Get­ting rid of ‘best’ U.N. am­bas­sador . . .

The Washington Times Weekly - - Commentary - Robert No­vak

Over lunch in New York two weeks ago, John Bolton told me he was think­ing about aban­don­ing his long strug­gle for con­fir­ma­tion as U.S. am­bas­sador to the United Na­tions and leav­ing gov­ern­ment ser­vice. But he asked me to de­fer writ­ing about his sit­u­a­tion. The White House felt any­thing I wrote would un­der­mine last-ditch ef­forts at con­fir­ma­tion.

That re­flects con­tin­u­ing fail­ure by Ge­orge W. Bush and his team, six years in power, to per­ceive the im­pla­ca­ble na­ture of Demo­cratic op­po­si­tion. The White House was still ea­ger not to of­fend Sen. Christo­pher Dodd, the Demo­crat most de­ter­mined to block Mr. Bolton. Fur­ther­more, Bush aides to the end sought to bring around lame duck Repub­li­can Sen. Lin­coln Chafee to al­low Mr. Bolton’s nom­i­na­tion on the Se­nate floor dur­ing the lame duck ses­sion.

All such ef­forts were fu­tile. Mr. Dodd and his col­leagues were de­ter­mined to get out­spo­ken con­ser­va­tive Mr. Bolton, and they got him. Mr. Chafee kept show­ing con­tempt for his nom­i­nal party even af­ter the White House saved him from de­feat in the pri­mary. The Demo­cratic elec­tion vic­tory on Nov. 7 sealed Mr. Bolton’s fate, end­ing Repub­li­can ef­forts to find an­other two years for Mr. Bolton even with­out con­fir­ma­tion.

A se­nior White House aide told me the pres­i­dent had been “con­sid­er­ing” an of­fer of deputy sec­re­tary of state (which re­quires Se­nate con­fir­ma­tion) or Cabi­net-level coun­selor (which does not). When he de­cided last week he wanted out, Mr. Bolton had no in­ter­est in any al­ter­na­tive post. But nei­ther job was even men­tioned to Mr. Bolton. Af­ter serv­ing four years as an un­der sec­re­tary, Mr. Bolton fol­low­ing the 2004 elec­tion asked for the deputy sec­re­tary’s job. The new sec­re­tary of state, Con- doleezza Rice, said no, but of­fered him the U.N. post.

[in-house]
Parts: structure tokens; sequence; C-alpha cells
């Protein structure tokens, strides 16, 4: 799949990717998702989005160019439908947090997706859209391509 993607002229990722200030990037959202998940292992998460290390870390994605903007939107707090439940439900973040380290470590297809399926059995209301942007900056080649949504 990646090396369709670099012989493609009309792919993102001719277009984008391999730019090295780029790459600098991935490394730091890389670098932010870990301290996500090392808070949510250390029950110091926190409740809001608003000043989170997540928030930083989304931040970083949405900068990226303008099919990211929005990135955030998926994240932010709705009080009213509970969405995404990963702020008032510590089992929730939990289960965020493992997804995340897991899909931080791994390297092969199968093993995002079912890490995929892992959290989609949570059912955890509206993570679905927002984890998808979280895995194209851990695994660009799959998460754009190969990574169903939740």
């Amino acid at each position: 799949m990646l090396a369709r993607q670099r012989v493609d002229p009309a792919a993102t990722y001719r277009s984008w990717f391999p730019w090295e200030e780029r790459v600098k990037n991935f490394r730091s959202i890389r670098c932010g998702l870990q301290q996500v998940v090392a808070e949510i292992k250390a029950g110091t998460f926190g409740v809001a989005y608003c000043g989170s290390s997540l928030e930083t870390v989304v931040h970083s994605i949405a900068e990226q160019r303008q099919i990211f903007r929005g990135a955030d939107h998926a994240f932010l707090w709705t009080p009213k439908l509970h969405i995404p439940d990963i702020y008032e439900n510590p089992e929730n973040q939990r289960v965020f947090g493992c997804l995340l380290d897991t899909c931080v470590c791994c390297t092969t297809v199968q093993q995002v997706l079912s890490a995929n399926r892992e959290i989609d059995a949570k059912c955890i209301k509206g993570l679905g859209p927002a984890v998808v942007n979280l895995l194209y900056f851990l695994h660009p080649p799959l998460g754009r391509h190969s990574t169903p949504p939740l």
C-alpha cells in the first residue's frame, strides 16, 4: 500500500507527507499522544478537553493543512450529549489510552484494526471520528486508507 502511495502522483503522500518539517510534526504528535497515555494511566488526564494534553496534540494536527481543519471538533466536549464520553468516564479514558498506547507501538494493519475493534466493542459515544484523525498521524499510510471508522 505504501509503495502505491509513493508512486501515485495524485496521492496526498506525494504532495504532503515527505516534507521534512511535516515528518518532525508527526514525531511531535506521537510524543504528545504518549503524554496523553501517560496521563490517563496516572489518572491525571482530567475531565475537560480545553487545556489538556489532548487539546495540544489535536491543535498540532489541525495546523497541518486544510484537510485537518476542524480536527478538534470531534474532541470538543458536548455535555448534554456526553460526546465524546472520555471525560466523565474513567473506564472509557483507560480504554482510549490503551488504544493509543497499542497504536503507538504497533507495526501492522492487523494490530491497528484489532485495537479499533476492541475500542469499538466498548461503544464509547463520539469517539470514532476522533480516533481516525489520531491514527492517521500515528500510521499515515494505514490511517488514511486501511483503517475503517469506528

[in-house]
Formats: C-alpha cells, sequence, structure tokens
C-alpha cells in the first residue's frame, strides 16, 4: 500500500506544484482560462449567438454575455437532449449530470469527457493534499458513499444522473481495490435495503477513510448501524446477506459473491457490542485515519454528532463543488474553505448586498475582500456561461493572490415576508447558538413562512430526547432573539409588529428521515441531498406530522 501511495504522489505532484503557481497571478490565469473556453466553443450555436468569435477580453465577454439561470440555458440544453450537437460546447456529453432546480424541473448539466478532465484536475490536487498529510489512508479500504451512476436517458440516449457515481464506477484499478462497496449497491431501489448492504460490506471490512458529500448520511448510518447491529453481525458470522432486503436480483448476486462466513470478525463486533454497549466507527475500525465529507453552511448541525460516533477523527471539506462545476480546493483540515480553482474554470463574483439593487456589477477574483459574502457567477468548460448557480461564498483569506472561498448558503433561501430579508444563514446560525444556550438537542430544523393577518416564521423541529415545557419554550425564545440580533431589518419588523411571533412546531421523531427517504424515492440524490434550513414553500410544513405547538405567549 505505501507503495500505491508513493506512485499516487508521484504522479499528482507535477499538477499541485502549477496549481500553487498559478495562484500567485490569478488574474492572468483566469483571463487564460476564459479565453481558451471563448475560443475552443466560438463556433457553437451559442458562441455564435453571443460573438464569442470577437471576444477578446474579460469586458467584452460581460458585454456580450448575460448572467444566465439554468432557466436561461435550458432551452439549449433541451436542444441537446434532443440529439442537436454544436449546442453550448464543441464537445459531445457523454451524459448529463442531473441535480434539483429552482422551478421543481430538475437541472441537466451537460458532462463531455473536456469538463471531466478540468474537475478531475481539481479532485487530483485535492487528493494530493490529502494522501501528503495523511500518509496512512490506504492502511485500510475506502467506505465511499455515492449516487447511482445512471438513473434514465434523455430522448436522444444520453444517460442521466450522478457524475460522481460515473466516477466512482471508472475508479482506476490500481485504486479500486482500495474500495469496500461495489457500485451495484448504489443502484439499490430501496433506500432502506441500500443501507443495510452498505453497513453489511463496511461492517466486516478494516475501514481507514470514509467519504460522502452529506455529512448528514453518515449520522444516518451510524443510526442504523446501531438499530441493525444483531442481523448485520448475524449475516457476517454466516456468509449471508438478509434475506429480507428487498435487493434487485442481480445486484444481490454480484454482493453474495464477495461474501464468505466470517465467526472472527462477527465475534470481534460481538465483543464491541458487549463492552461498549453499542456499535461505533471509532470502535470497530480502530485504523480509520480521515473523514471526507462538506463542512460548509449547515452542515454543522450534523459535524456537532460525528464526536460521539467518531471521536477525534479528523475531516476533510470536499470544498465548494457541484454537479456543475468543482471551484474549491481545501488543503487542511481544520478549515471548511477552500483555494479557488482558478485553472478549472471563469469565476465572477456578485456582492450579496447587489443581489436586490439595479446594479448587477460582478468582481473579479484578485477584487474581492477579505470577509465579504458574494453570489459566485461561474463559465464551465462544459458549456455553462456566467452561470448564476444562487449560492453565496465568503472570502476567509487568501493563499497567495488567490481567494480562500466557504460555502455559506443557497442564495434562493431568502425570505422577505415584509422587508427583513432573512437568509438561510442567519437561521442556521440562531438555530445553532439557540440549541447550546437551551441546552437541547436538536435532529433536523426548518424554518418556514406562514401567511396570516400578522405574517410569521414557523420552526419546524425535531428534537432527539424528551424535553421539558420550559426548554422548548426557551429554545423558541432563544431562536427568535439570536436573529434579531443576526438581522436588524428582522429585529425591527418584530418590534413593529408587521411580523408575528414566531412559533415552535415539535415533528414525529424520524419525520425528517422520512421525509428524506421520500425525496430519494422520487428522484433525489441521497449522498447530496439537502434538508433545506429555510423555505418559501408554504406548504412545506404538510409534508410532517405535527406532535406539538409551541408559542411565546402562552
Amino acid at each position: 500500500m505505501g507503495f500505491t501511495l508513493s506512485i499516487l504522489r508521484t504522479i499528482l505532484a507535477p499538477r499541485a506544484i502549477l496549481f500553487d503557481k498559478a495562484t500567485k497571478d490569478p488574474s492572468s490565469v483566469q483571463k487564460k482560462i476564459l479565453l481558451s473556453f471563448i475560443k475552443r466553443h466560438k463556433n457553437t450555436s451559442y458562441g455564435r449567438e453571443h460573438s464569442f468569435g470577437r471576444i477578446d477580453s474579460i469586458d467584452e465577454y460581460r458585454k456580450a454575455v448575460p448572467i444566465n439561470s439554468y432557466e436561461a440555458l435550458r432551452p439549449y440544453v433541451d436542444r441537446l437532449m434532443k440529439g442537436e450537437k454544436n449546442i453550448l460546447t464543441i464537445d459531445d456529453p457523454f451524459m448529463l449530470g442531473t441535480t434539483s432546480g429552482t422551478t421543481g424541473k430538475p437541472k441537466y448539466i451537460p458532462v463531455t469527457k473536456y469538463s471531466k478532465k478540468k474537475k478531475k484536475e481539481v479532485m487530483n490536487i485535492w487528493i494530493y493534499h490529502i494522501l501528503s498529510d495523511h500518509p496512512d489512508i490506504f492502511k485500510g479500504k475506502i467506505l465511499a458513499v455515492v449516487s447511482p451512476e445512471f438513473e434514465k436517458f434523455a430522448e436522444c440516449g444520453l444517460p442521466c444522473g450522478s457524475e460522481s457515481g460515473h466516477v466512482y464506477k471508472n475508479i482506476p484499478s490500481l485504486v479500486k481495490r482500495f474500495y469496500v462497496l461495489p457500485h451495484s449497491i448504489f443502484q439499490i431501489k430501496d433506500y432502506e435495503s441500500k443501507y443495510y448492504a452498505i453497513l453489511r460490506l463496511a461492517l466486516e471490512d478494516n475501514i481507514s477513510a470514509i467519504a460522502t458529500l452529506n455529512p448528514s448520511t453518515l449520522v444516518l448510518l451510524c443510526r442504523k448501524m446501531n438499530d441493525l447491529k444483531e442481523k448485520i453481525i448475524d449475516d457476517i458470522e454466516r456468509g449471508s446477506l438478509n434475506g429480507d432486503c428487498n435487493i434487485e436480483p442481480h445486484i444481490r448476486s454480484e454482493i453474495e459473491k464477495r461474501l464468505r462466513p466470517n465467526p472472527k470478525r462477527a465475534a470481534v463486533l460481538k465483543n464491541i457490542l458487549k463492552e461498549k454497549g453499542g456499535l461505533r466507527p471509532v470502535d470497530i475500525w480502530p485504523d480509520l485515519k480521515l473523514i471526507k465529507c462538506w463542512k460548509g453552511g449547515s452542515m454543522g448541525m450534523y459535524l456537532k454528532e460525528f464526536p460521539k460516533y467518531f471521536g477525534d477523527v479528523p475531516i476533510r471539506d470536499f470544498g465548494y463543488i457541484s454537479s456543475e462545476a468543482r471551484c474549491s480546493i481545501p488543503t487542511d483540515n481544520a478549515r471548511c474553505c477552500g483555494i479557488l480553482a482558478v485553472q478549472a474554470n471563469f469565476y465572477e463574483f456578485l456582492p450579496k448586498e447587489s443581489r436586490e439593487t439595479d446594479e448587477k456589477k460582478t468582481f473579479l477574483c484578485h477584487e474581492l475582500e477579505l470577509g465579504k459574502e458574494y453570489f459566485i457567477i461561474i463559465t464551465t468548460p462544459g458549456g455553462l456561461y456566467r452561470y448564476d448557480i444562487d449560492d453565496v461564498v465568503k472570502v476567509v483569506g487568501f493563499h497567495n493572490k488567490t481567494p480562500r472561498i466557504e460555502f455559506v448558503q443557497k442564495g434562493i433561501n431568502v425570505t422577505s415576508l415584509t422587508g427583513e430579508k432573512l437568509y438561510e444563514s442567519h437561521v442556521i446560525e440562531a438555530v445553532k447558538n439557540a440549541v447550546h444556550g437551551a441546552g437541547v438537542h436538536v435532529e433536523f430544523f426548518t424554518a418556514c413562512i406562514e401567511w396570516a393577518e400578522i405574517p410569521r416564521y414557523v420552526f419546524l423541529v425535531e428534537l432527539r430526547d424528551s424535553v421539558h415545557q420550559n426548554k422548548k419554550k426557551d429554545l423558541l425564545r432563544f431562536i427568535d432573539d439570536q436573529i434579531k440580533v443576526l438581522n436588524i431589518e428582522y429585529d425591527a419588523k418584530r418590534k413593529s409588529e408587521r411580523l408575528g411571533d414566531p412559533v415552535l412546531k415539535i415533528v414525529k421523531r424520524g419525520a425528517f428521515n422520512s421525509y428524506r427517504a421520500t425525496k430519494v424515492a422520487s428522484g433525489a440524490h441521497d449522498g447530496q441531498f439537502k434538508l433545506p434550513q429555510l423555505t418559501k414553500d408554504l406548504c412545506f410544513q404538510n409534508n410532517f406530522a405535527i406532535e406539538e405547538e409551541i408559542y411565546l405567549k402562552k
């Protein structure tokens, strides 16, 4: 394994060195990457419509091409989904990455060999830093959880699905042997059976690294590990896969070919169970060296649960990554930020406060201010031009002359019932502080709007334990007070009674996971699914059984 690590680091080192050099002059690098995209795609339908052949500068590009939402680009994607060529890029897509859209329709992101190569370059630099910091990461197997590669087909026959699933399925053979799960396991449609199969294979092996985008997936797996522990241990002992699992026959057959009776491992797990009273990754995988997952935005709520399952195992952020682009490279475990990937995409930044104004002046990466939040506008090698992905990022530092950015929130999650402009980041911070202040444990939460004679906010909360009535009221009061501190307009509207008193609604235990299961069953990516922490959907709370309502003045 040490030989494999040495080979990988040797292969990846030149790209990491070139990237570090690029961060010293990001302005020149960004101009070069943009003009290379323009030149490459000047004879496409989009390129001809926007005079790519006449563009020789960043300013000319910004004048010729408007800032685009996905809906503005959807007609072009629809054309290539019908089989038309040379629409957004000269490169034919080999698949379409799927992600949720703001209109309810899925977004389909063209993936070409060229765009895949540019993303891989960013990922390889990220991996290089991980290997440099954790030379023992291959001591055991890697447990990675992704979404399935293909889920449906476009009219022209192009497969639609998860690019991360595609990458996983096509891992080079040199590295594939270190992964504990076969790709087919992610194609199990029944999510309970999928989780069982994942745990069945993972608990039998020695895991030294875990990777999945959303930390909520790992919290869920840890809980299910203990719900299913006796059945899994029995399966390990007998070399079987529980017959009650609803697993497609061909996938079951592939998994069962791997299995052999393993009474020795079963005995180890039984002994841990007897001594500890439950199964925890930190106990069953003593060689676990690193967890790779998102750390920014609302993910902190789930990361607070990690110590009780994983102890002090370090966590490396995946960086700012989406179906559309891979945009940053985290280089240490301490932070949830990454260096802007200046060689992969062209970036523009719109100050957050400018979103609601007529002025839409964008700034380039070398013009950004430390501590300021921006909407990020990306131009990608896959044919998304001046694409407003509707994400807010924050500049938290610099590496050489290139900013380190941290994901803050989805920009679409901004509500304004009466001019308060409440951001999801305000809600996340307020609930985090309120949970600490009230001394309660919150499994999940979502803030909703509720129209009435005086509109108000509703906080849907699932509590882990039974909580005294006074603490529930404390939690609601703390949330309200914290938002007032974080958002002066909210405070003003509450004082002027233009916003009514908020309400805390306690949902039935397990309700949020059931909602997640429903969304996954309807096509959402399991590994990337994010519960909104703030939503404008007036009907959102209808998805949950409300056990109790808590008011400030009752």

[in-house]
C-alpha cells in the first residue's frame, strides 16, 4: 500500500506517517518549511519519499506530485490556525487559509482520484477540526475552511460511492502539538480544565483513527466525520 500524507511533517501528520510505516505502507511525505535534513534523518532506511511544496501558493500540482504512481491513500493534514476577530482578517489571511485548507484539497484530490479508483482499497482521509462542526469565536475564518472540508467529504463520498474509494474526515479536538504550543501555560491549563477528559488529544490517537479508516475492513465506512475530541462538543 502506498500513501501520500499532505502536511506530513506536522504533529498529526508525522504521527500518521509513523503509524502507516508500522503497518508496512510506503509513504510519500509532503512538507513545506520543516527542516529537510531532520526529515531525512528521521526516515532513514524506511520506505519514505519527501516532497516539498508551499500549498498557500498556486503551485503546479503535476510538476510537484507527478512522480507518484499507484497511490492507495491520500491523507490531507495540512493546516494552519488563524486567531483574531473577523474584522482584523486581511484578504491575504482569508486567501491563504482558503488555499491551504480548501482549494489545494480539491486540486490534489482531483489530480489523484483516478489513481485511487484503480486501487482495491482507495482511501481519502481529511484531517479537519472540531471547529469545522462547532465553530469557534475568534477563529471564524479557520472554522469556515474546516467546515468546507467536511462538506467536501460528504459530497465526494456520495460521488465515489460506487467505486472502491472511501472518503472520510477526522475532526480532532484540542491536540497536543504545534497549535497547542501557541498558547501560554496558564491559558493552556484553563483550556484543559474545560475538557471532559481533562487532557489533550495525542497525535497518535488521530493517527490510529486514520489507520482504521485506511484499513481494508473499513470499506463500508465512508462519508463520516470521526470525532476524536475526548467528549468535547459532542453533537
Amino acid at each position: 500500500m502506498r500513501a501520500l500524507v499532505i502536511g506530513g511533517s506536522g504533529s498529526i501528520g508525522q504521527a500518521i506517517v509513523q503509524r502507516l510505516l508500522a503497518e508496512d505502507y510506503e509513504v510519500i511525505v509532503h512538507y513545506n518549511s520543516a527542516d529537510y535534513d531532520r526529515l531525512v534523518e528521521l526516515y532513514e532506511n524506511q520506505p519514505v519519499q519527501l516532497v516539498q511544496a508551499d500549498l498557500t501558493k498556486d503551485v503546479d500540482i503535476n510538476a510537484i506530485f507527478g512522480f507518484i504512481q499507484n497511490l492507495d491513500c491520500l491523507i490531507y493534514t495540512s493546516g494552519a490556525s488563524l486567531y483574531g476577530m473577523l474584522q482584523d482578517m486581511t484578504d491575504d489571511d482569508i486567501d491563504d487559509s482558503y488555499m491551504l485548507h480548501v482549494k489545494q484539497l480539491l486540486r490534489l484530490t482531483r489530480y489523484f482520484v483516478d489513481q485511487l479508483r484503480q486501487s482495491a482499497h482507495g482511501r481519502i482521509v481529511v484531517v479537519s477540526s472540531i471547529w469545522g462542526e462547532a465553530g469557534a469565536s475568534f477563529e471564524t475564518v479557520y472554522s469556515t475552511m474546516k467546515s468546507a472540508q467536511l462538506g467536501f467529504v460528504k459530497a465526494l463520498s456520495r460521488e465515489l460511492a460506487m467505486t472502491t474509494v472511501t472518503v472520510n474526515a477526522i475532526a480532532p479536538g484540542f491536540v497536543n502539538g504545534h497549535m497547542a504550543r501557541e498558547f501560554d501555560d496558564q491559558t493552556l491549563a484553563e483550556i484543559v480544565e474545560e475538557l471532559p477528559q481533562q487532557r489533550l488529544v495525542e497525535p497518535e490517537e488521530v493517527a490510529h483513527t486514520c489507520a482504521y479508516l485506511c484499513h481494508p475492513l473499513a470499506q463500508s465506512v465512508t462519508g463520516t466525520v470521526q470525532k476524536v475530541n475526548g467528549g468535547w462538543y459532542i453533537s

Mr. Dodd’s cam­paign has been re­lent­less and un­fair. “He’s been a very in­ef­fec­tive bully,” Mr. Dodd has said in de­scrib­ing Mr. Bolton’s per­for­mance at the United Na­tions as a re­cess ap­pointee. In fact, the per­ma­nent U.S. staff there re­gards Mr. Bolton as Pres­i­dent Bush’s most ef­fec­tive U.N. en­voy, his record cli­maxed by achiev­ing a unan­i­mous Se­cu­rity Coun­cil vote on the Korean ques­tion. Mr. Dodd’s de­light over Mr. Bolton’s de­par­ture is shared at the United Na­tions by anti-Amer­i­can Third World am­bas­sadors and U.N. bu­reau­crats.

The con­tin­u­ing Demo­cratic ra­tio­nale for op­pos­ing Mr. Bolton is the ad­min­is­tra­tion’s re­fusal to turn over intelligence in­ter­cepts re­quested by Mr. Bolton as un­der sec­re­tary of state. But the lib­eral ca­bal that op­posed him for the United Na­tions also voted against him in 2001 for the un­der sec­re­tary’s post. That in­cludes Sen. Joseph Bi­den, now re­turned as For­eign Re­la­tions Com­mit­tee chair­man. He tends to vote against Repub­li­can pres­i­den­tial nom­i­nees when there is any op­po­si­tion.

But Mr. Dodd, strik­ing a pose of smil­ing af­fa­bil­ity, has been the driv­ing force be­hind the as­sault on Mr. Bolton. An ar­dent sup­porter of nor­mal­iz­ing re­la­tions with Cuba, Mr. Dodd is in­ex­orable in block­ing any nom­i­nee hos­tile to Fidel Cas­tro’s dic­ta­tor­ship. He kept Otto Re­ich from get­ting con­firmed as as­sis­tant sec­re­tary of state for in­terAmer­i­can af­fairs and now has done the same to Mr. Bolton.

White House aides were liv­ing in an un­real world when they pri­vately blamed Mr. Dodd’s hos­til­ity to Mr. Bolton on me and blamed my hos­til­ity to Mr. Dodd on Mr. Bolton. In fact, I was scourg­ing Mr. Dodd for his proCas­tro bias long be­fore Mr. Bolton be­came an is­sue.

The feck­less­ness at the White House in man­ag­ing Mr. Bolton’s nom­i­na­tion is ex­em­pli­fied by the feel­ing there to the end that Mr. Chafee could be brought along. Hav­ing poured money into Mr. Chafee’s Rhode Is­land Repub­li­can pri­mary cam­paign against a con­ser­va­tive chal­lenger, Mr. Bush in private is fu­ri­ous over be­trayal by the mav­er­ick Repub­li­can. Mr. Chafee’s fel­low GOP sen­a­tors be­lieve that if he were re-elected, he would have per­mit­ted Mr. Bolton’s name to go to the Se­nate floor. Quirky to the end, Mr. Chafee says the Demo­cratic elec­tion vic­tory is rea­son to block Mr. Bolton.

“It was a trav­esty,” Repub­li­can Sen. Norm Cole­man, in de­scrib­ing Mr. Bolton’s demise, told me. “Bi­par­ti­san­ship is a two-way street.” Mr. Cole­man, who as chair­man of the Se­nate Per­ma­nent Sub­com­mit­tee on In­ves­ti­ga­tions probed U.N. cor­rup­tion, be­lieves Mr. Bolton “was the best” of Mr. Bush’s U.N. am­bas­sadors.

Now Mr. Cole­man loses his chair­man­ship, and Mr. Bolton is gone. No won­der U.N. Deputy Sec­re­tary Gen­eral Mark Mal­loch Brown, a Bri­ton who brazenly has in­ter­fered in U.S. pol­i­tics, was caught smil­ing at Tur­tle Bay this week.

Robert No­vak is a na­tion­ally syn­di­cated colum­nist.

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